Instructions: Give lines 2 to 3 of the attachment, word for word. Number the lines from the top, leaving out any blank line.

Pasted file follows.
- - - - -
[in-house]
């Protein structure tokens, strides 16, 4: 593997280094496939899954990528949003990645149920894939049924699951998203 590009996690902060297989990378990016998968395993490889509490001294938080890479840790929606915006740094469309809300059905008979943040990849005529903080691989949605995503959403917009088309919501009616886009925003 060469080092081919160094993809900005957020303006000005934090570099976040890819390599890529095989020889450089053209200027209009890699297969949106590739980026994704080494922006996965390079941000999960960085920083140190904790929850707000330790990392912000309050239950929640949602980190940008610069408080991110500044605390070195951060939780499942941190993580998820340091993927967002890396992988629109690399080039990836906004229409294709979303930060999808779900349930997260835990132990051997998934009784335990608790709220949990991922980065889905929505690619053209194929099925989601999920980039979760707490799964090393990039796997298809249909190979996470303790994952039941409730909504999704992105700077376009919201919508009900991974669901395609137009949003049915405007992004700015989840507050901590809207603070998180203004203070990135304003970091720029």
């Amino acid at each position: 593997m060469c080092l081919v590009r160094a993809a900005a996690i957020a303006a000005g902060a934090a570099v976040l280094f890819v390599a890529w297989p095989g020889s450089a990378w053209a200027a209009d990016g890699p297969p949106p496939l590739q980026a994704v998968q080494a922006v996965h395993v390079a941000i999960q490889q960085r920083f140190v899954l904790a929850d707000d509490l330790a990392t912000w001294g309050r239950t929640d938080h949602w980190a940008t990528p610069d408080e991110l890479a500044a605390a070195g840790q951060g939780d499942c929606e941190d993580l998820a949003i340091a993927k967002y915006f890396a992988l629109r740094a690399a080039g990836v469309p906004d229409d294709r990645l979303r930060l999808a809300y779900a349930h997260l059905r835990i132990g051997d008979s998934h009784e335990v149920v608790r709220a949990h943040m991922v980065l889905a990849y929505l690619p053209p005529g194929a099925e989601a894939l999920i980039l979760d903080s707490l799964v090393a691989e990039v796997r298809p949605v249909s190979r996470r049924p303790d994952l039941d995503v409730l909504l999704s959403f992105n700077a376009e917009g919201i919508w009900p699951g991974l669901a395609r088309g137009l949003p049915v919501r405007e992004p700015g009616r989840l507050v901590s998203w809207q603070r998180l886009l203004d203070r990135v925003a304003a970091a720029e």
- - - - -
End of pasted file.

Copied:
């Protein structure tokens, strides 16, 4: 593997280094496939899954990528949003990645149920894939049924699951998203 590009996690902060297989990378990016998968395993490889509490001294938080890479840790929606915006740094469309809300059905008979943040990849005529903080691989949605995503959403917009088309919501009616886009925003 060469080092081919160094993809900005957020303006000005934090570099976040890819390599890529095989020889450089053209200027209009890699297969949106590739980026994704080494922006996965390079941000999960960085920083140190904790929850707000330790990392912000309050239950929640949602980190940008610069408080991110500044605390070195951060939780499942941190993580998820340091993927967002890396992988629109690399080039990836906004229409294709979303930060999808779900349930997260835990132990051997998934009784335990608790709220949990991922980065889905929505690619053209194929099925989601999920980039979760707490799964090393990039796997298809249909190979996470303790994952039941409730909504999704992105700077376009919201919508009900991974669901395609137009949003049915405007992004700015989840507050901590809207603070998180203004203070990135304003970091720029």
């Amino acid at each position: 593997m060469c080092l081919v590009r160094a993809a900005a996690i957020a303006a000005g902060a934090a570099v976040l280094f890819v390599a890529w297989p095989g020889s450089a990378w053209a200027a209009d990016g890699p297969p949106p496939l590739q980026a994704v998968q080494a922006v996965h395993v390079a941000i999960q490889q960085r920083f140190v899954l904790a929850d707000d509490l330790a990392t912000w001294g309050r239950t929640d938080h949602w980190a940008t990528p610069d408080e991110l890479a500044a605390a070195g840790q951060g939780d499942c929606e941190d993580l998820a949003i340091a993927k967002y915006f890396a992988l629109r740094a690399a080039g990836v469309p906004d229409d294709r990645l979303r930060l999808a809300y779900a349930h997260l059905r835990i132990g051997d008979s998934h009784e335990v149920v608790r709220a949990h943040m991922v980065l889905a990849y929505l690619p053209p005529g194929a099925e989601a894939l999920i980039l979760d903080s707490l799964v090393a691989e990039v796997r298809p949605v249909s190979r996470r049924p303790d994952l039941d995503v409730l909504l999704s959403f992105n700077a376009e917009g919201i919508w009900p699951g991974l669901a395609r088309g137009l949003p049915v919501r405007e992004p700015g009616r989840l507050v901590s998203w809207q603070r998180l886009l203004d203070r990135v925003a304003a970091a720029e």